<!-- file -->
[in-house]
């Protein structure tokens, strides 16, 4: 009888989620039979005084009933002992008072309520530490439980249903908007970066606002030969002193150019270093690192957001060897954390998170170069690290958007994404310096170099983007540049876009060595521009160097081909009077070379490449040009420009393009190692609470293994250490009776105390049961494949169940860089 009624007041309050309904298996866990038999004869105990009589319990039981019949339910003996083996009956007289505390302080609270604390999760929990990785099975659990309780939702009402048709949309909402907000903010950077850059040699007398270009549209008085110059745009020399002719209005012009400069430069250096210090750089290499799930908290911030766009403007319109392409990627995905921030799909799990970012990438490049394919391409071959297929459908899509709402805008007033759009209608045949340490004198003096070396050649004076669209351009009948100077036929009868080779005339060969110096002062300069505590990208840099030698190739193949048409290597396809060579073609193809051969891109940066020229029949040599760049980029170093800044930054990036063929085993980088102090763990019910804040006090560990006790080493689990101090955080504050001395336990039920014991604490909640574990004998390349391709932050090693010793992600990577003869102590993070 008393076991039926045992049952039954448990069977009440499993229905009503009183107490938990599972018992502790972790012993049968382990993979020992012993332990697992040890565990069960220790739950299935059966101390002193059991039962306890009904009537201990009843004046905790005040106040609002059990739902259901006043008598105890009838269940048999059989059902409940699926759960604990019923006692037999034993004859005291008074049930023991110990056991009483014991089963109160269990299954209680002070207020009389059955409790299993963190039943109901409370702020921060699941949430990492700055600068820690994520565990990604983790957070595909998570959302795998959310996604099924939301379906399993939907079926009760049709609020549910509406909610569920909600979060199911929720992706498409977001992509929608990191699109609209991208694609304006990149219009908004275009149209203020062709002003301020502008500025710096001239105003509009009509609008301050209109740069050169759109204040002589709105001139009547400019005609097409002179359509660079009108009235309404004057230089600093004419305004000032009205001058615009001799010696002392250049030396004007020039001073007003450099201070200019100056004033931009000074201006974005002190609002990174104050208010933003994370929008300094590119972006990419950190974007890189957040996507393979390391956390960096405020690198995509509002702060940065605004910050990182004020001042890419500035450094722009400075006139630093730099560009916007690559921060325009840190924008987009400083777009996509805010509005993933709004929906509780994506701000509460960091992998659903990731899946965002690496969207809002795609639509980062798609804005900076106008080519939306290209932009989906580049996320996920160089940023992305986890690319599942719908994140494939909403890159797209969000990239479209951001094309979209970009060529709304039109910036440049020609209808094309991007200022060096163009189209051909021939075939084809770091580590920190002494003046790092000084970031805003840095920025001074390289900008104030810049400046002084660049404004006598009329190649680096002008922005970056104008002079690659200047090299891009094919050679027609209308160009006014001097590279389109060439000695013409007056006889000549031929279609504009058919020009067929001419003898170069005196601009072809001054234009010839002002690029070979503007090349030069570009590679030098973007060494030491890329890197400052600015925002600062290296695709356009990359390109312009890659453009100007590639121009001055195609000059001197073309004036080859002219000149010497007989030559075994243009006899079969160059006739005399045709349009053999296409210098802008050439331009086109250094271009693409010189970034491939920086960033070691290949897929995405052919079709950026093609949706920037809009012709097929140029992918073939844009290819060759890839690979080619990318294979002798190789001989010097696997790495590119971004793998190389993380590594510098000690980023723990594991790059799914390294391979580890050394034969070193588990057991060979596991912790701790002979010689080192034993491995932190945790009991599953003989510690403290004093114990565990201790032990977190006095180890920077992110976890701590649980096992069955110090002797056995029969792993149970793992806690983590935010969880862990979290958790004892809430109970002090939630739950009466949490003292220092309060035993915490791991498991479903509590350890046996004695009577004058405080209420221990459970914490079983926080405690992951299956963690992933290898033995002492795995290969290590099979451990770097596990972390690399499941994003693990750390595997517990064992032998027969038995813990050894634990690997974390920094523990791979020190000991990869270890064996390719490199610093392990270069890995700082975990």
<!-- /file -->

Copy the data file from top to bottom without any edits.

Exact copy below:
[in-house]
């Protein structure tokens, strides 16, 4: 009888989620039979005084009933002992008072309520530490439980249903908007970066606002030969002193150019270093690192957001060897954390998170170069690290958007994404310096170099983007540049876009060595521009160097081909009077070379490449040009420009393009190692609470293994250490009776105390049961494949169940860089 009624007041309050309904298996866990038999004869105990009589319990039981019949339910003996083996009956007289505390302080609270604390999760929990990785099975659990309780939702009402048709949309909402907000903010950077850059040699007398270009549209008085110059745009020399002719209005012009400069430069250096210090750089290499799930908290911030766009403007319109392409990627995905921030799909799990970012990438490049394919391409071959297929459908899509709402805008007033759009209608045949340490004198003096070396050649004076669209351009009948100077036929009868080779005339060969110096002062300069505590990208840099030698190739193949048409290597396809060579073609193809051969891109940066020229029949040599760049980029170093800044930054990036063929085993980088102090763990019910804040006090560990006790080493689990101090955080504050001395336990039920014991604490909640574990004998390349391709932050090693010793992600990577003869102590993070 008393076991039926045992049952039954448990069977009440499993229905009503009183107490938990599972018992502790972790012993049968382990993979020992012993332990697992040890565990069960220790739950299935059966101390002193059991039962306890009904009537201990009843004046905790005040106040609002059990739902259901006043008598105890009838269940048999059989059902409940699926759960604990019923006692037999034993004859005291008074049930023991110990056991009483014991089963109160269990299954209680002070207020009389059955409790299993963190039943109901409370702020921060699941949430990492700055600068820690994520565990990604983790957070595909998570959302795998959310996604099924939301379906399993939907079926009760049709609020549910509406909610569920909600979060199911929720992706498409977001992509929608990191699109609209991208694609304006990149219009908004275009149209203020062709002003301020502008500025710096001239105003509009009509609008301050209109740069050169759109204040002589709105001139009547400019005609097409002179359509660079009108009235309404004057230089600093004419305004000032009205001058615009001799010696002392250049030396004007020039001073007003450099201070200019100056004033931009000074201006974005002190609002990174104050208010933003994370929008300094590119972006990419950190974007890189957040996507393979390391956390960096405020690198995509509002702060940065605004910050990182004020001042890419500035450094722009400075006139630093730099560009916007690559921060325009840190924008987009400083777009996509805010509005993933709004929906509780994506701000509460960091992998659903990731899946965002690496969207809002795609639509980062798609804005900076106008080519939306290209932009989906580049996320996920160089940023992305986890690319599942719908994140494939909403890159797209969000990239479209951001094309979209970009060529709304039109910036440049020609209808094309991007200022060096163009189209051909021939075939084809770091580590920190002494003046790092000084970031805003840095920025001074390289900008104030810049400046002084660049404004006598009329190649680096002008922005970056104008002079690659200047090299891009094919050679027609209308160009006014001097590279389109060439000695013409007056006889000549031929279609504009058919020009067929001419003898170069005196601009072809001054234009010839002002690029070979503007090349030069570009590679030098973007060494030491890329890197400052600015925002600062290296695709356009990359390109312009890659453009100007590639121009001055195609000059001197073309004036080859002219000149010497007989030559075994243009006899079969160059006739005399045709349009053999296409210098802008050439331009086109250094271009693409010189970034491939920086960033070691290949897929995405052919079709950026093609949706920037809009012709097929140029992918073939844009290819060759890839690979080619990318294979002798190789001989010097696997790495590119971004793998190389993380590594510098000690980023723990594991790059799914390294391979580890050394034969070193588990057991060979596991912790701790002979010689080192034993491995932190945790009991599953003989510690403290004093114990565990201790032990977190006095180890920077992110976890701590649980096992069955110090002797056995029969792993149970793992806690983590935010969880862990979290958790004892809430109970002090939630739950009466949490003292220092309060035993915490791991498991479903509590350890046996004695009577004058405080209420221990459970914490079983926080405690992951299956963690992933290898033995002492795995290969290590099979451990770097596990972390690399499941994003693990750390595997517990064992032998027969038995813990050894634990690997974390920094523990791979020190000991990869270890064996390719490199610093392990270069890995700082975990």